New Mexico Supreme Court Orders Trial In Case Alleging Undue Influence In Transfer Of Real Estate

State Supreme Court orders a trial in a real estate dispute in which an elderly man’s daughter alleges ownership of 1,900 acres in Socorro County was transferred to her brother because of undue influence over their father. Post file photo

NMSC News:

SANTA FE — The New Mexico Supreme Court (NMSC) has ordered a trial in a real estate dispute in which an elderly man’s daughter alleges that ownership of 1,900 acres in Socorro County was transferred to her brother because of his undue influence over their father.

In a unanimous opinion, the Court concluded that when a party alleges that a conveyance was done through undue influence, the legal presumption that “a duly executed conveyance is valid”, by itself, is not sufficient to obtain a summary judgement defeating that claim.

In 2015, Alvino Contreras appears to have transferred title to some of his property to his son, Bobby Contreas. Alvino’s daughter, Linda Contreras Ridlington, filed a lawsuit seeking to invalidate the property transfers, alleging the son obtained them by exerting undue influence over their father. The district court ruled in favor of the son based on the presumption that the deeds were valid without considering the merits of the daughter’s undue influence claim. The justices overturned a split decision by the Court of Appeals that had affirmed the district court in Socorro County.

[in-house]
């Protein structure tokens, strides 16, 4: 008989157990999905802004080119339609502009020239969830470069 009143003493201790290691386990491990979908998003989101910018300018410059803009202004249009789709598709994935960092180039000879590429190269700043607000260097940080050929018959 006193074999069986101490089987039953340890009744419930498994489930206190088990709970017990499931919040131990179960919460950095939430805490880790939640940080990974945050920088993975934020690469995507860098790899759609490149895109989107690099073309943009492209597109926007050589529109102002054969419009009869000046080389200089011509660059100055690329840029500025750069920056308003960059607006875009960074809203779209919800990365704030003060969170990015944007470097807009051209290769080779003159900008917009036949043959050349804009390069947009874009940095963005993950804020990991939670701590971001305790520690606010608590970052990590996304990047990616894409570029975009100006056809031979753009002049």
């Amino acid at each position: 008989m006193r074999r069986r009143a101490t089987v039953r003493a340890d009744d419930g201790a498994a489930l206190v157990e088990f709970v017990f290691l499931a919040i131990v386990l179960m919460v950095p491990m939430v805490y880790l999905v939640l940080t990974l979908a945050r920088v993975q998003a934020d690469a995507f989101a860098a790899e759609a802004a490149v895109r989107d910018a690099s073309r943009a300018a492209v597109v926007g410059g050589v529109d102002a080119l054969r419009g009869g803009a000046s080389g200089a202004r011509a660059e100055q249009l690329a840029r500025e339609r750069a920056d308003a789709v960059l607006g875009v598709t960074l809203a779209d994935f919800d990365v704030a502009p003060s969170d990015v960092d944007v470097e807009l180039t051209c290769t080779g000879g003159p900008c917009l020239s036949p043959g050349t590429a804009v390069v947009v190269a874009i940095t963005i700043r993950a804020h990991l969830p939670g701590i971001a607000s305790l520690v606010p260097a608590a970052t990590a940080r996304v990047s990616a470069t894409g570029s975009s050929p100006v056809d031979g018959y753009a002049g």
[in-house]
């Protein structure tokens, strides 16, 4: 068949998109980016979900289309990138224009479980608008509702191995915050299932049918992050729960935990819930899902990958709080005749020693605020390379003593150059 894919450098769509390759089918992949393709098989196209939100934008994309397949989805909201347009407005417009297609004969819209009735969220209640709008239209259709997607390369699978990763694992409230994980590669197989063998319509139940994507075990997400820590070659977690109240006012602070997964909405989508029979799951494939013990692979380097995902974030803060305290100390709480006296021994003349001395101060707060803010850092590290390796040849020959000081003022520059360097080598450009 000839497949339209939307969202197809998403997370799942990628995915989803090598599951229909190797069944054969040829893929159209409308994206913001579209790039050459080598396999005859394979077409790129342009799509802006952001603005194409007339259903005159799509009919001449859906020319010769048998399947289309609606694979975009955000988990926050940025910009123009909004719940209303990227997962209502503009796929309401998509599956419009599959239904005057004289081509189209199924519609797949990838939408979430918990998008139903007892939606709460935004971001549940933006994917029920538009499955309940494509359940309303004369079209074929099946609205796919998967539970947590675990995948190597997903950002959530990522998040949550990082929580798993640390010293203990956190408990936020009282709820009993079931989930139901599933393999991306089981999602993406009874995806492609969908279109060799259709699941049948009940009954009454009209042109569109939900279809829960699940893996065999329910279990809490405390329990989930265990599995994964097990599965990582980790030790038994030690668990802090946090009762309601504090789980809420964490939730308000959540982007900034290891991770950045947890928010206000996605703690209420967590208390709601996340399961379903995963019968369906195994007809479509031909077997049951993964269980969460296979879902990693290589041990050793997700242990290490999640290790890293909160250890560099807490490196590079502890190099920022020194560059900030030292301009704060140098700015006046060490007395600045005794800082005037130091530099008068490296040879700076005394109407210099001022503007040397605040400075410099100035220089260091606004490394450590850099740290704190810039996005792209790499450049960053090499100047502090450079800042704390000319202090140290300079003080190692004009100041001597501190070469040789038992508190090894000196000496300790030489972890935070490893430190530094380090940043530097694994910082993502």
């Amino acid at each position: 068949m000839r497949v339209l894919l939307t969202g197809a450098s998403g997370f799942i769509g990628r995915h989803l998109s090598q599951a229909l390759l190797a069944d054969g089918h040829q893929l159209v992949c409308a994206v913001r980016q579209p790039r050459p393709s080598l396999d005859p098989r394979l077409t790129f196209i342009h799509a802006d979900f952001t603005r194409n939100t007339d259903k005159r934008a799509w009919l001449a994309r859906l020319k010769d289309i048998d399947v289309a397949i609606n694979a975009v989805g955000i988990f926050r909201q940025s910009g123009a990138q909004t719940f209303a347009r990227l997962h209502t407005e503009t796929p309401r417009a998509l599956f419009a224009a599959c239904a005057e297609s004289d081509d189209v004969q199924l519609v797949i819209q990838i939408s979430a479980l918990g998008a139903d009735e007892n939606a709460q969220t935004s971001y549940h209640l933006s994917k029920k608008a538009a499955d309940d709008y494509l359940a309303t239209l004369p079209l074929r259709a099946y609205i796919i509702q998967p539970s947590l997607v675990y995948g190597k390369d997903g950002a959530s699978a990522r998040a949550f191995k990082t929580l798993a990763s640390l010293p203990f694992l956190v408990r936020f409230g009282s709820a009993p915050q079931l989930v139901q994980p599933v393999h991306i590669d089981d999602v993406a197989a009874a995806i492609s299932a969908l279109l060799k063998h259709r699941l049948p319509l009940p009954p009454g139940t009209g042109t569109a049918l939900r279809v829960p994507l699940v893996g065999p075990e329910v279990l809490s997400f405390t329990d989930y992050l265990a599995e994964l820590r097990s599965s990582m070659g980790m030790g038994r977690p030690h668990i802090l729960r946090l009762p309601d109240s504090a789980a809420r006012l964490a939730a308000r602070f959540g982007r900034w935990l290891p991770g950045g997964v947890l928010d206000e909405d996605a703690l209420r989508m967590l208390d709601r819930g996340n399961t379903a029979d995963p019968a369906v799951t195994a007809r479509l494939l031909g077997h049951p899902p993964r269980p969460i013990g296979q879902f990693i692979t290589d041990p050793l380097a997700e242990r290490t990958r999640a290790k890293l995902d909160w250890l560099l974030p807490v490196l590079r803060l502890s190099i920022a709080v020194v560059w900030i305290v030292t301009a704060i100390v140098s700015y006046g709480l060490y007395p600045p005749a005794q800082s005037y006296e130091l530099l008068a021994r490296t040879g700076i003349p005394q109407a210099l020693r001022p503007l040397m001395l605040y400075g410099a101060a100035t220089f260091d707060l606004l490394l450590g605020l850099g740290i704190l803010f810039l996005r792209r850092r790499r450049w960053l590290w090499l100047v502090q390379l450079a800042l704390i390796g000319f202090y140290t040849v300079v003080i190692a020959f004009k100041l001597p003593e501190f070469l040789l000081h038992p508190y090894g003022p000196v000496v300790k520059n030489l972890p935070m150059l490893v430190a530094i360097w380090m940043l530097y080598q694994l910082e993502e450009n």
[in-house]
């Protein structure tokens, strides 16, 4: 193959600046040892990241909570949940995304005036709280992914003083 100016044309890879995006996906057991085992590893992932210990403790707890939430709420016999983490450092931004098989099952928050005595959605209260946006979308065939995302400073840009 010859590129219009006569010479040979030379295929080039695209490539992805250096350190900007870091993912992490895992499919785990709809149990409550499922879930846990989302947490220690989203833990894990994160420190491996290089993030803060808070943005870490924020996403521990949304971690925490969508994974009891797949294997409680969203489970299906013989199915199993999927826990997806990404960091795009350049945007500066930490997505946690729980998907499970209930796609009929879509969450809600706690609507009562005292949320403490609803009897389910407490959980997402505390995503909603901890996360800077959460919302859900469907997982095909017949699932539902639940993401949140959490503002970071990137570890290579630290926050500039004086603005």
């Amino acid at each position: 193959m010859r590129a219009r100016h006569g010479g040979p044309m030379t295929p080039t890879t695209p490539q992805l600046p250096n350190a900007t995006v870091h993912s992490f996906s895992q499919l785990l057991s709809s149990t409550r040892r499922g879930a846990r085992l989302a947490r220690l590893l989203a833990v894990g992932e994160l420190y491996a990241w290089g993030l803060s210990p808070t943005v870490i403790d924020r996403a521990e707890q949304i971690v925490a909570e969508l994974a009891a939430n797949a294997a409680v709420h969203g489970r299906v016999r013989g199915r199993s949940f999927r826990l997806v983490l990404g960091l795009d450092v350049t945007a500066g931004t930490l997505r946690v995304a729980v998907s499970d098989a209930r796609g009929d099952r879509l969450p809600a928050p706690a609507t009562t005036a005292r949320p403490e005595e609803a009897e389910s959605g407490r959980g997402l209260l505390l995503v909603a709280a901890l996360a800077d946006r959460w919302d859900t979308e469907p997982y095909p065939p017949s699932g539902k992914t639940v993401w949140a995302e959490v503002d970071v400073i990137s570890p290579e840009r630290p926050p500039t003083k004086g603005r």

In an opinion by Justice David K. Thomson, the Court found that the son failed to meet the required burden of evidence in favor of summary judgment by simply producing deeds that met the statutory requirements for conveying property to him.

“In addition to Daughter raising allegations of duress and coercion in her complaint, Son admitted that he prepared the deeds himself, that the conveyances were ‘given’ to him without consideration, and that he and Father ‘have all their lives had a close and open relationship, and lived next door to one another’. The district court also had record of the fact that Father was declared legally incapacitated approximately one year after conveyance of the deeds,” the Court wrote. “All of these facts directly implicate the elements of undue influence. Therefore, to prevail on summary judgment, Son had the burden of addressing the allegations of undue influence.”

The Court concluded that “the presumption of the deeds’ validity on its own did not negate Daughter’s claims of undue influence”.

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